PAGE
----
Recording a short podcast about how to manage projects effectively helps you establish your reputation as an expert. For example, provide guidance to new employees about how to coordinate and supervise a team of resources dedicated to building and maintaining websites to advertise clients’ businesses. Describe how to share highly-trained resources effectively across multiple projects. Explain how to ensure consistency and make cost-effective decisions about resource allocation to ensure quality. Interview other project managers on this subject to create engaging and entertaining podcasts. Talk about problems and how you solved them. For example,discuss topics such as cost budgeting, estimating, leading global teams, negotiating with suppliers, networking, scheduling, risk management and team building. Start with an introduction, describe a situation and then provide details on how you handled it. Summarize your podcasts with a simple but compelling call to action.

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    Leading Workshops

    By sharing your knowledge with your co-workers, you can contribute to their career development as well as build your own portfolio and repertoire. Run focus groups with colleagues, clients and consultants to discuss the best techniques for handling project challenges, such as vendor selection, management and monitoring. Demonstrating your ability to explain successful policies and procedures helps to establish you as leader and expert in handling problems and capitalizing on opportunities reduce costs, eliminate waste and improve customer satisfaction.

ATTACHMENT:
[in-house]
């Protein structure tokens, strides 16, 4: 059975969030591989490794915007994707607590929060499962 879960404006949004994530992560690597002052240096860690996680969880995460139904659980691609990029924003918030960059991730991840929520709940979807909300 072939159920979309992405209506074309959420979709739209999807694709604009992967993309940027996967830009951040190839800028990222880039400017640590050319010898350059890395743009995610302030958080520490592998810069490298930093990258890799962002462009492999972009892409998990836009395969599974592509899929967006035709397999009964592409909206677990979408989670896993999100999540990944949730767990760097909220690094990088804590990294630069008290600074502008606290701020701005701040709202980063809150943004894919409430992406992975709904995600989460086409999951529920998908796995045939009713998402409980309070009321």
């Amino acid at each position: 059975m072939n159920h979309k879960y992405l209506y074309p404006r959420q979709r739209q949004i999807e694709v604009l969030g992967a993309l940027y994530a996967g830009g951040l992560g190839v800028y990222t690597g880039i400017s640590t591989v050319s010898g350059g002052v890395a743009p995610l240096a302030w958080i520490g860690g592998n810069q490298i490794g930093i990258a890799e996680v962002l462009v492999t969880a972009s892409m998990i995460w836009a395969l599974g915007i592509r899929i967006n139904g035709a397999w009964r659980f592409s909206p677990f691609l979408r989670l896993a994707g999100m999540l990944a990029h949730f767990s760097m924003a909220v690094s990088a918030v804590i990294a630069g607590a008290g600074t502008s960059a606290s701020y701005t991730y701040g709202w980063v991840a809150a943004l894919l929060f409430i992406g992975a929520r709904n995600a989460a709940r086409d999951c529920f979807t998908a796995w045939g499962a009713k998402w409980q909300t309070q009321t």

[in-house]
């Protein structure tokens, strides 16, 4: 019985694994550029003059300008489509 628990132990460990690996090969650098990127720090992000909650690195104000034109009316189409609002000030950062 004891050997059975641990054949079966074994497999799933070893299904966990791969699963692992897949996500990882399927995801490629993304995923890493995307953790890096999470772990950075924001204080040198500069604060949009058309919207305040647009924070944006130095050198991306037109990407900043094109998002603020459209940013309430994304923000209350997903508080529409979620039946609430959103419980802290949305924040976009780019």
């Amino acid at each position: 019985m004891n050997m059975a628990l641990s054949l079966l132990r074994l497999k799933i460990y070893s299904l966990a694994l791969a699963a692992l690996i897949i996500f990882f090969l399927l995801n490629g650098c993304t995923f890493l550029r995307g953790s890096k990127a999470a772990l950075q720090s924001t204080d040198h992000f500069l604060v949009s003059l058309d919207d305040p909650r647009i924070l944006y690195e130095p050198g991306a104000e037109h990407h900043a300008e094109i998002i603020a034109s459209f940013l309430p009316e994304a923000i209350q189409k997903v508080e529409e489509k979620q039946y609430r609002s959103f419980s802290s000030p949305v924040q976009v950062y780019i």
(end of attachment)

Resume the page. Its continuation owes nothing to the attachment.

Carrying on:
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    Mentoring Subordinates

    Volunteering to mentor or coach a subordinate provides you with another way to build a portfolio that demonstrates your expertise as a project manager. By meeting with a less experienced co-worker to learn about his career plans, you can help him establish an action plan and set of development objectives. Over the next few months, by observing your actions in meetings, reading communication you send and listening to your conference calls, the mentee gathers important information about how to function successfully. Through this partnership, you also gain exposure to the newer employee’s perspective on the business, which may contribute to timely adjustments in your own attitudes toward strategic business planning.

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    Wrap Up

    By documenting the details about the project tasks you successfully manage and talking about the positive outcomes of your work, you establish yourself as an accomplished project manager. Whether your work involves conducting research, creating planning documents, building teams or managing quality assurance activities, document your ability to handle details and manage risks to establish your competence as an experienced project manager. Establishing and maintaining a comprehensive portfolio for project managers helps to sustain a lucrative career in the dynamic world of global project management.

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    Image Credit: Wikimedia Commons - Alphamu57

    Milosevic, Dragan Z., Peerasit Patanakul, and Sabin Srivannaboon. " PMI - the World’s Leading Professional Association for Project Management." PMI - the World’s Leading Professional Association for Project Management. (accessed July 7, 2011).